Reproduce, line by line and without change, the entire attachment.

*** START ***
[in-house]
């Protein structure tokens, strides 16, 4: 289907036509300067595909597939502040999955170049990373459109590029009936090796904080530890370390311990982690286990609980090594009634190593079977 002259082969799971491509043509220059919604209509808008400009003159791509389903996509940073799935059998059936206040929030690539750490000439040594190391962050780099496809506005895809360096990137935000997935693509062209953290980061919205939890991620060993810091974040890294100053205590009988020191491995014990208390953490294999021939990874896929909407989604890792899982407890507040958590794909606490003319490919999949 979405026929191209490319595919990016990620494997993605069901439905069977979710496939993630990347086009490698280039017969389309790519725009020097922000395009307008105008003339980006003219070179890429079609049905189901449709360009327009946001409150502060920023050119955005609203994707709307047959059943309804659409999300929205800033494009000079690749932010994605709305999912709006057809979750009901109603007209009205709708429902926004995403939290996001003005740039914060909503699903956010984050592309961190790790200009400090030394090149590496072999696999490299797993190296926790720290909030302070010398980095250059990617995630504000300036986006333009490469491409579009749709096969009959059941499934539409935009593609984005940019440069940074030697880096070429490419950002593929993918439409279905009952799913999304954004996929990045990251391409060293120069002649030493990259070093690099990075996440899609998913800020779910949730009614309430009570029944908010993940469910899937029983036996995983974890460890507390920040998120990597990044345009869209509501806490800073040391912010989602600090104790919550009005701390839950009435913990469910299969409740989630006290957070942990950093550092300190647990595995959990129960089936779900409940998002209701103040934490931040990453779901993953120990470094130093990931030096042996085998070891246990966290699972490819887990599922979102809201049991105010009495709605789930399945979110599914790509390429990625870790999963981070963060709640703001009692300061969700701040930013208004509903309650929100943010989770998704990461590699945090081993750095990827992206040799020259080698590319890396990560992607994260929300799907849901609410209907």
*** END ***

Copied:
[in-house]
């Protein structure tokens, strides 16, 4: 289907036509300067595909597939502040999955170049990373459109590029009936090796904080530890370390311990982690286990609980090594009634190593079977 002259082969799971491509043509220059919604209509808008400009003159791509389903996509940073799935059998059936206040929030690539750490000439040594190391962050780099496809506005895809360096990137935000997935693509062209953290980061919205939890991620060993810091974040890294100053205590009988020191491995014990208390953490294999021939990874896929909407989604890792899982407890507040958590794909606490003319490919999949 979405026929191209490319595919990016990620494997993605069901439905069977979710496939993630990347086009490698280039017969389309790519725009020097922000395009307008105008003339980006003219070179890429079609049905189901449709360009327009946001409150502060920023050119955005609203994707709307047959059943309804659409999300929205800033494009000079690749932010994605709305999912709006057809979750009901109603007209009205709708429902926004995403939290996001003005740039914060909503699903956010984050592309961190790790200009400090030394090149590496072999696999490299797993190296926790720290909030302070010398980095250059990617995630504000300036986006333009490469491409579009749709096969009959059941499934539409935009593609984005940019440069940074030697880096070429490419950002593929993918439409279905009952799913999304954004996929990045990251391409060293120069002649030493990259070093690099990075996440899609998913800020779910949730009614309430009570029944908010993940469910899937029983036996995983974890460890507390920040998120990597990044345009869209509501806490800073040391912010989602600090104790919550009005701390839950009435913990469910299969409740989630006290957070942990950093550092300190647990595995959990129960089936779900409940998002209701103040934490931040990453779901993953120990470094130093990931030096042996085998070891246990966290699972490819887990599922979102809201049991105010009495709605789930399945979110599914790509390429990625870790999963981070963060709640703001009692300061969700701040930013208004509903309650929100943010989770998704990461590699945090081993750095990827992206040799020259080698590319890396990560992607994260929300799907849901609410209907």